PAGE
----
Those are examples of how they save money, mostly by cutting out unnecessary, unhelpful care, and by planning the care more efficiently.

  25. ” But it does sound like there is a personal incentive for the doctors as a group to practice in highly efficient ways. And note that simply denying care at any particular point is often not efficient from the whole-case or while-life point of view.”

    Why? If just occasional expensive cases are denied then a lot of profit is made without the vast population knowing what is happening. Even the individual patient might not be in the know. Who is to find out if something was denied when a denial can mean no paper record?

    Changing a guideline can influence costs. Kaiser I believe has its own guidelines for many diseases. Making those guidelines skimp on care can save vast amounts of money whether good or bad for the patient.

  26. “We provide world class hospital and ambulatory care to millions of Americans through our dedicated, physician-led Permanente medical groups, and pay for it through the not-for-profit Kaiser Foundation Health Plan.”

    I should have also commented on this. Kaiser is often called a non profit organization. As mentioned above the split on profits is 50:50 where 50% goes to physician partners.

    But, noting it is non profit doesn’t mean big profits aren’t being made. For 2012 listed on IRS form 990 we see the President and CEO George Halvorson being paid 9,800,351. There are a bunch of others being paid greater than $1 Million.

    I personally don’t have a problem with high salaries if they are justified, but that non-profit status is an artificial status created by the IRS and doesn’t make the organization into what one might normally call a charity.

    I do have a problem where denial of treatment especially expensive treatments can be incentivized by this 50:50 split between the officers of the company and the treating physicians all incentivized to reduce costs leaving the patient all by himself without any agent.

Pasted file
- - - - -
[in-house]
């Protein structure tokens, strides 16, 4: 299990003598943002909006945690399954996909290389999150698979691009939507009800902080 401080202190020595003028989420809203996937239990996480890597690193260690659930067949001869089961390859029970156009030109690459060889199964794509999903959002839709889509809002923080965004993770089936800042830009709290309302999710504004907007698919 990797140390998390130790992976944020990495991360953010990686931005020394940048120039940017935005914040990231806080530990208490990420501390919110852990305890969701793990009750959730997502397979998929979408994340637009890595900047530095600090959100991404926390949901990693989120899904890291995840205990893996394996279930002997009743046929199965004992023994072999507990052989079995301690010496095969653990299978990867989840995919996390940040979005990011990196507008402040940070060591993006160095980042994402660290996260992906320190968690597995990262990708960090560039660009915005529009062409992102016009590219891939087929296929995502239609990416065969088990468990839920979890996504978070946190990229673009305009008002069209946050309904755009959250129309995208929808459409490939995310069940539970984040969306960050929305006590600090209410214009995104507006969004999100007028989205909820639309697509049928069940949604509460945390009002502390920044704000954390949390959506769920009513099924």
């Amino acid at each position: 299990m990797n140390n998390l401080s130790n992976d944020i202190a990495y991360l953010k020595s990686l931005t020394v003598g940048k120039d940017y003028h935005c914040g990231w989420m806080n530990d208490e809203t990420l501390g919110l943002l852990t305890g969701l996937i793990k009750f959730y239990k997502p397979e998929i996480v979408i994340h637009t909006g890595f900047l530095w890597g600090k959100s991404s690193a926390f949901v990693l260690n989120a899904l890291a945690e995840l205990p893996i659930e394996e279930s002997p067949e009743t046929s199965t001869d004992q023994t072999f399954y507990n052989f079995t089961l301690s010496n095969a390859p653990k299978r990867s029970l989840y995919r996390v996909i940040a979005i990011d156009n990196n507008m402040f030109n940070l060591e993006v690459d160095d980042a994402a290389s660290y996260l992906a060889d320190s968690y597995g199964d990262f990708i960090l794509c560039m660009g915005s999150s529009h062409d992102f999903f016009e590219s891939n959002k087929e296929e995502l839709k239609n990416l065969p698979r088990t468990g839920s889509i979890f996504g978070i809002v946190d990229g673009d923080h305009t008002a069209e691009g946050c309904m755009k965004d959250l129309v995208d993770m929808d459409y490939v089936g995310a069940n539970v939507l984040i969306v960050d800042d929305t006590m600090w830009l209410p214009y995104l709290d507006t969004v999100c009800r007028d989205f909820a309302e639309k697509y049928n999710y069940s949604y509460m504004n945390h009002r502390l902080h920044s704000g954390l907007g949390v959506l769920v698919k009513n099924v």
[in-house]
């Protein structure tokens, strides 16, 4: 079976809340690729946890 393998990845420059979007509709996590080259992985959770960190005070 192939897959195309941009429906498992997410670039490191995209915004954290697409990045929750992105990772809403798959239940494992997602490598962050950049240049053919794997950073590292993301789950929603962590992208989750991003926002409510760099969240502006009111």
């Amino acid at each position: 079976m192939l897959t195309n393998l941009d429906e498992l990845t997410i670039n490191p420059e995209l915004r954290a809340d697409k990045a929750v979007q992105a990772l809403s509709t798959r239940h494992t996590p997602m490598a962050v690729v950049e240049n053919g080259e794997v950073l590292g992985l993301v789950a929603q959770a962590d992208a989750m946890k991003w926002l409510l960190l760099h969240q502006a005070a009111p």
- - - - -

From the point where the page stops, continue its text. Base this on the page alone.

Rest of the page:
Perhaps someone can better explain how the patient is protected.

  27. @Joe: “You need physicians who think differently, in more naturally collaborative ways, and are willing to work with the efficiencies inherent in not getting paid fee-for-service. ”

    In Kaiser’s case what the physician gets is a 50:50 split of the profits.

    One might say that is not exactly a fee for every service, but it is a division of profits that can incentivize denying care that should otherwise be provided.

    Perhaps Dr. Pearl would like to talk about the division of profits and what Kaiser has done to prevent the denial of care?

  28. You nailed it – Spread is the real challenge

    Here in the PNW for example we have the 50 year old Group Health Cooperative (integrated payer provider system that is literally owned by its members) with some of the highest rated quality metrics and patient satisfaction scores in the state.

    They have already implemented both an EHR as well as medical homes and have closed (outsourced) all of their in-patient care over the last few years (although they have their own floors in some hospitals). They were the first to develop a mobile app for Epics EHR and they have opened up urgent care clinics in local pharmacies.

    Last year however they lost 20,000 members and had to lay off 40 providers largely as the result of a new player in the region – Humana which offered a zero deductible plan and their margins are razor thin but their plans don’t cost any less than the Blues do. Seniors who are price sensitive switched.

  29. Actually there are very very few health care organizations that integrate mental health as most people have health insurance but aren’t part of an integrated system like Kaiser offers.

    So the vast majority of people are forced to forage for their own mental health care outside of any coordination with primary care and increasingly psychiatrists and psychologists are opting out of private insurance coverage.

    Can you give us an example of any other organization in the California market that does better or that even offers integrated mental and clinical care?

  30. I agree Bobby. Being a Kaiser patient for more than 10 years, I can’t say enough good things (I was previously a patient in one of the University of California systems).

  31. Yes, it’s a bit weird that Robbie Pearl thinks John Grohol who is a great pioneer in online mental health based in Boston is some kind of California union rep. And indeed while Kaiser has been making strides in mental health, the $4m fine suggests that indeed there was a problem–beyond union posturing.

    So it would be great to hear more from Kaiser on the reality of the mental health issue…

  32. A question about Kaiser mental health services:

    Is part of the current controversy the result of philosophical differences between Kaiser’s medical leadership and its union about the efficacy of alternative types of mental health treatment? For example, does Kaiser emphasize “cognitive” (i.e., short-term) therapeutic approaches, while the union rank and file prefer a more classical Freudian style of treatment?